endured at times much suffering from the severity of the 
weather, necessarily incident to the high altitude of the 
country and the inclement season of the year. But my 
troops always responded with promptness to every demand 
made upon their patriotism, enduring every hardship 
patiently, and evincing under the most adverse circum 
stances, a devotion to duty that would have done credit to 
veteran soldiers. 

I desire to state that the gallantry and bravery displayed 
in the engagement of the 17th by Gen. Wheaton, Maj k 
Green, Col. Masor, and Captains Perry, Adams and 
Burton, is worthy of highest commendation; and that 
their gentlemanly courtesy to myself and staff, as also the 
generous provision made by the Commanding Officer, for 
the comfort of my troops, will ever be gratefully remem 

I will also add that the company of California Riflemen^ 
commanded by Capt John A. Fairchilds, bore themselves 
nobly, displaying a dauntless courage and bravery > alike 
creditable to themselves and the State in whosj service 

they were enlisted. 


I desire to state also that Maj. Gen. Miller and bis two 
staff officers, Col's. Bellinger and Thompson, as also Col. 
Miller, Corn. Gen']., occupied positions in the line of 
battle, and by their brave conduct, proved themselves 
worthy of the commissions they hold under the broad seal 
of the State of Oregon. 

I have the honor to be, sir, 

Very respectfully. 

Your obd't serv't, 

Brig. Gen'l!*st Brig Ogn. MiK 


Jacksonville, Oregon, July 4, 1878. j 

To His Excellency L. P.. Grocer, Governor of Oregon, 

Salt m t . Oregon : 

SIR : I have the honor to submit the following report 
of the operations of the First Brigade of Oregon Mounted 
Militia, being their second service, in the late Modoc war. 

As this force was called into service by your Excellency, 
at the request of the people, for the purpose of suppress 
ing Indian hostilities, and protecting the settlements in 
the eastern portion of Jackson county, it may not be im 
proper to give a brief statement of the facts which made 
the presence of these troops necessary in the field. 

After the battle ot the Lava Beds, on the 17th of Jan 
uary last, a Peace Commission was appointed by the Pres 
ident to negotiate terms of peace -with the Modoc Indians. 
Hopes were entertained that this Commission would be 

MODoc WAR. 43 

able to so adjust all matters of difficulty with those Indi 
ans, as to secure a permanent peace with the tribe. Du 
ring the progress of the negotiations, however, it became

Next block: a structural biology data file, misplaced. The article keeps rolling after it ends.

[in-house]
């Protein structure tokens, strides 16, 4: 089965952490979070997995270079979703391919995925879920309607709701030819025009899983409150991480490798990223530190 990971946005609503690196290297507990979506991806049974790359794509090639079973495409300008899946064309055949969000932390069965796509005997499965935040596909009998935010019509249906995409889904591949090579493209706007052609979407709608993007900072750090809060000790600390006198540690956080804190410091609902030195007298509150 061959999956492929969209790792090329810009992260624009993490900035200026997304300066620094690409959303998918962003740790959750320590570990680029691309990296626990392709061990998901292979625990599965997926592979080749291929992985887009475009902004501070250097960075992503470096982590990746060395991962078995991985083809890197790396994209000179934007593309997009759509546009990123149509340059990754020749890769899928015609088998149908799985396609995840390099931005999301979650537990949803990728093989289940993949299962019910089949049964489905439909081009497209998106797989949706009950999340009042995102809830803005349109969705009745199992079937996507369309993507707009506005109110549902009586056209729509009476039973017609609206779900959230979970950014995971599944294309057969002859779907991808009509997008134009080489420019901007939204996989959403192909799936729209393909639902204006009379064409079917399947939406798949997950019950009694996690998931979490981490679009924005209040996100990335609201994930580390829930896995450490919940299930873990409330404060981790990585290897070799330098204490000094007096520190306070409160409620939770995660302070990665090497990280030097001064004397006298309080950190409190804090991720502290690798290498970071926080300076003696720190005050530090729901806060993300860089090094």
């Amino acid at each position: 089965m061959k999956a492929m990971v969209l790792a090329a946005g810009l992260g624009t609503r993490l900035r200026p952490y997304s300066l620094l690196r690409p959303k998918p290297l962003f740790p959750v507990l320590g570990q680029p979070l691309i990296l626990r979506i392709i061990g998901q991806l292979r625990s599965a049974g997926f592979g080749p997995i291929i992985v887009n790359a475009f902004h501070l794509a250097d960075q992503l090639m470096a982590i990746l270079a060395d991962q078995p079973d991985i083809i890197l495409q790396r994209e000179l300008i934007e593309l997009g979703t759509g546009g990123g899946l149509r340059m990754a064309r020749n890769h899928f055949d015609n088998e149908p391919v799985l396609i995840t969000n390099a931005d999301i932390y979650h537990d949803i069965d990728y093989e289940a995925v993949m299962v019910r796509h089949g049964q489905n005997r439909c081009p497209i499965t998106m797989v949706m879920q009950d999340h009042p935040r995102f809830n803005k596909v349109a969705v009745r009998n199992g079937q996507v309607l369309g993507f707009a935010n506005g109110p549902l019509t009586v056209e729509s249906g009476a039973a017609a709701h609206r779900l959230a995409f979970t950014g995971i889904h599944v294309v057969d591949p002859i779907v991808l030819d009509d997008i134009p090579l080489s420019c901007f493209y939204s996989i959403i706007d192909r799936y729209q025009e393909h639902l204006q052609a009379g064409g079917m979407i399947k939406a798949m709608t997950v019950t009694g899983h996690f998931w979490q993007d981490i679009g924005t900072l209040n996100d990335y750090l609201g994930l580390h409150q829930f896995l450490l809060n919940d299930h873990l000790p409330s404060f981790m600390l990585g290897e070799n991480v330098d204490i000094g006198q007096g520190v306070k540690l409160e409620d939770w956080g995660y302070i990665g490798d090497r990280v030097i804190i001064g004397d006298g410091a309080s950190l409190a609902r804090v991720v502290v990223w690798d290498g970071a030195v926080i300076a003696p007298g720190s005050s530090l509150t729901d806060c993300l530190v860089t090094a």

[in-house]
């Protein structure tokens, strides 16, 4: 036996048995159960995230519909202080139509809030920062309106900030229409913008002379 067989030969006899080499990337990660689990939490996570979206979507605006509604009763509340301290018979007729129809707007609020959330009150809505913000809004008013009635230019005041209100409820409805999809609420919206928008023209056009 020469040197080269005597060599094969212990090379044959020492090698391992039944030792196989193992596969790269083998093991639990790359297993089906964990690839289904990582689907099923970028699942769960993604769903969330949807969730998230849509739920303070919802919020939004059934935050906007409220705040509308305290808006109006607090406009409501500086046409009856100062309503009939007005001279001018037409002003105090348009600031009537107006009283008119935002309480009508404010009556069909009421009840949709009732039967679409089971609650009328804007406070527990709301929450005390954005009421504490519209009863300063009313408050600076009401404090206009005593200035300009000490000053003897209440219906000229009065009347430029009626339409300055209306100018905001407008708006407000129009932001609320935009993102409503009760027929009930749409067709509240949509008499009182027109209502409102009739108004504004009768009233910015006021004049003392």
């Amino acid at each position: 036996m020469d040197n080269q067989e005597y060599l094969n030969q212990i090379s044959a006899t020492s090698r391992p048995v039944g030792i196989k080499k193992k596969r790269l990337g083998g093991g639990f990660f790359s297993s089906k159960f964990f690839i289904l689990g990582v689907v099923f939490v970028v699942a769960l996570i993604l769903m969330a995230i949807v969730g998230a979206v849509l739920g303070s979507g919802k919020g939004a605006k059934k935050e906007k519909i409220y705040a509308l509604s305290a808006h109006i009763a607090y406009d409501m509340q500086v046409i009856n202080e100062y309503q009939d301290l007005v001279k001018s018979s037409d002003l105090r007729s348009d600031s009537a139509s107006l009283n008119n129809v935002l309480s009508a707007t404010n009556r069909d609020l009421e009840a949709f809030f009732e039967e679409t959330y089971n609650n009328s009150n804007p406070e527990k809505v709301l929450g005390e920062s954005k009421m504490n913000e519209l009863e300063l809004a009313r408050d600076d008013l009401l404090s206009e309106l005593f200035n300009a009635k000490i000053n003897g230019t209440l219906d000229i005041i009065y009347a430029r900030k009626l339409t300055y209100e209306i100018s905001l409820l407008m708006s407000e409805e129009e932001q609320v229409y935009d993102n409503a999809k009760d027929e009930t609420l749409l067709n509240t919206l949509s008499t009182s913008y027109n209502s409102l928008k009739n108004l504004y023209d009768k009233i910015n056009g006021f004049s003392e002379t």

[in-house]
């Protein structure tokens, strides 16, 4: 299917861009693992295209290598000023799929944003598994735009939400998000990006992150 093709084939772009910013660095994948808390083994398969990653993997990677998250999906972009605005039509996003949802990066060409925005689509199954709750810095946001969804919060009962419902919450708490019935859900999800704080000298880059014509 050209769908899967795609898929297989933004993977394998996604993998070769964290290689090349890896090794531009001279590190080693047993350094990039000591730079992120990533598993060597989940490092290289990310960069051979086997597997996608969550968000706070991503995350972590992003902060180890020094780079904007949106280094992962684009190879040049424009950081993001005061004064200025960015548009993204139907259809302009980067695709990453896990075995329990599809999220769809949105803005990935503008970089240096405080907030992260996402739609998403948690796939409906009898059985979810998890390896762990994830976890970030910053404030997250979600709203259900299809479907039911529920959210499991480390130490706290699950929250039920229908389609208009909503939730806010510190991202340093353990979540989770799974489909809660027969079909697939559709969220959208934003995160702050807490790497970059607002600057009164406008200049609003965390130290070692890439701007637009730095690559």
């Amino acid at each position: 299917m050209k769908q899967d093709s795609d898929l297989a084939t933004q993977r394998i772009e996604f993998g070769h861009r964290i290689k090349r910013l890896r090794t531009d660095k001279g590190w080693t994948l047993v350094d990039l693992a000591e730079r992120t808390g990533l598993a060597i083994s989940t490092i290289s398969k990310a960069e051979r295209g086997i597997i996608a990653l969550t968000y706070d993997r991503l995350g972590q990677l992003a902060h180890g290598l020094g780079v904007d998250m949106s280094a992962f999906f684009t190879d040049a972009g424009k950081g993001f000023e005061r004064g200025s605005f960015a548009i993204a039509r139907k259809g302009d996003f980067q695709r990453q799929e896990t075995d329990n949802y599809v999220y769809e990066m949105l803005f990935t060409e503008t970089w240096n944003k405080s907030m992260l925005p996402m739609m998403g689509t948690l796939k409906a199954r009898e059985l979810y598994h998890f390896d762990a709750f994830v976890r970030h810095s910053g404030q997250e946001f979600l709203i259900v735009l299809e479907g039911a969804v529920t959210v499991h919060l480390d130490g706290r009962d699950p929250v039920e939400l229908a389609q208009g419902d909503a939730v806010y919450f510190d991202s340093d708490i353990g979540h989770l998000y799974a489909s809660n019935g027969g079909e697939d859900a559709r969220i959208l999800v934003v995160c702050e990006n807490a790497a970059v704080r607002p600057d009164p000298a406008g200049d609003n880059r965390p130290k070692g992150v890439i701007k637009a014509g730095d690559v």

apparent that no faith whatever was to be placed in any 
peaceful professions of the Indians, and members of the 
Board, becoming satisfied, from time to time, of this state 
of affairs, would resign. But their places were promptly 
filled by the appointment of new Commissioners, it being 
strongly desired by the General Government that the 
Modoc difliculties should be settled by treaty without fur 
ther bloodshed. 

lu this way negotiations were kept up lor about three 
months, when the proceedings of the Board were brought 
to an abrupt termination by an attempt on the part of the 
Indians to massacre the entire Commission. This attempt 
was partially successful, Gen. Can by and Rev. Mr. Thomas 
being killed on the spot, Mr. Meacham. another of the 
Commissioners being badly wounded and left for dead, and 
L. S. Dyar, the remaining Commissioner, only saving his 
life by flight. This terrible act of perfidy and savage 
cruelty of course put an end to peaceful negotiations, and 
tjie Indians, recuperated by this three months' rest, rein 
forced by renegades from other tribes, and strengthened 
by additional supplies of arms, ammunition, clothing and 
subsistence, which they had all this time been collecting, 
again started on the war path, with increased vigor and 

At this time, it should be borne in mind, that all the 
U. S. troops heretofore stationed in Southeastern Oregon 
had been removed south of our State boundary line, leav 
ing the settlements of the Lake Basin Without any mili- 
ttl'y force whatever to protect them. In fact there was 
not at this time a single company of U. S. troops within 

9 ' ' - 
I ft 


the limits of the State of Oregon. Let us now pa me for 
a moment to coisider tlie condition of the settlements of 
Southeastern Oregon. The ^assacre of the Peace Com 
missioners was, of course, the signal for the renewal of 
Indian hostilities. If the Modocs should fall back upon 
the Lava Beds, the settlements referred to would beat the 
mercy of the Indians. Or, if the Indians on the Klarnath 
Keservation, who had thus far remained friendly, should 
determine to join the hostile* of which there was great 
danger their first movement would be to murder the set 
tlers, burn their houses and drive off their stock. It will 
thus be seen that the southeastern portion of the State 
was in constant and imminent peril, for upon the happen 
ing of either or both the contingencies referred to, the 
settlements in that section would fall an easy prey to In 
dian cruelty and rapacity. 

Under these circumstances an adequate military force in 
the Lake Basin, to prevent by their presence an outbreak 
on the part of the Indians on the Reservation, and also to 
protect the settlements from hostile Modocs, became an 
indispensable necessity. But there being no U. S. troops 
for this purpose, the only alternative left was to raise the 
required force by a volunteer enrollment of the Oregon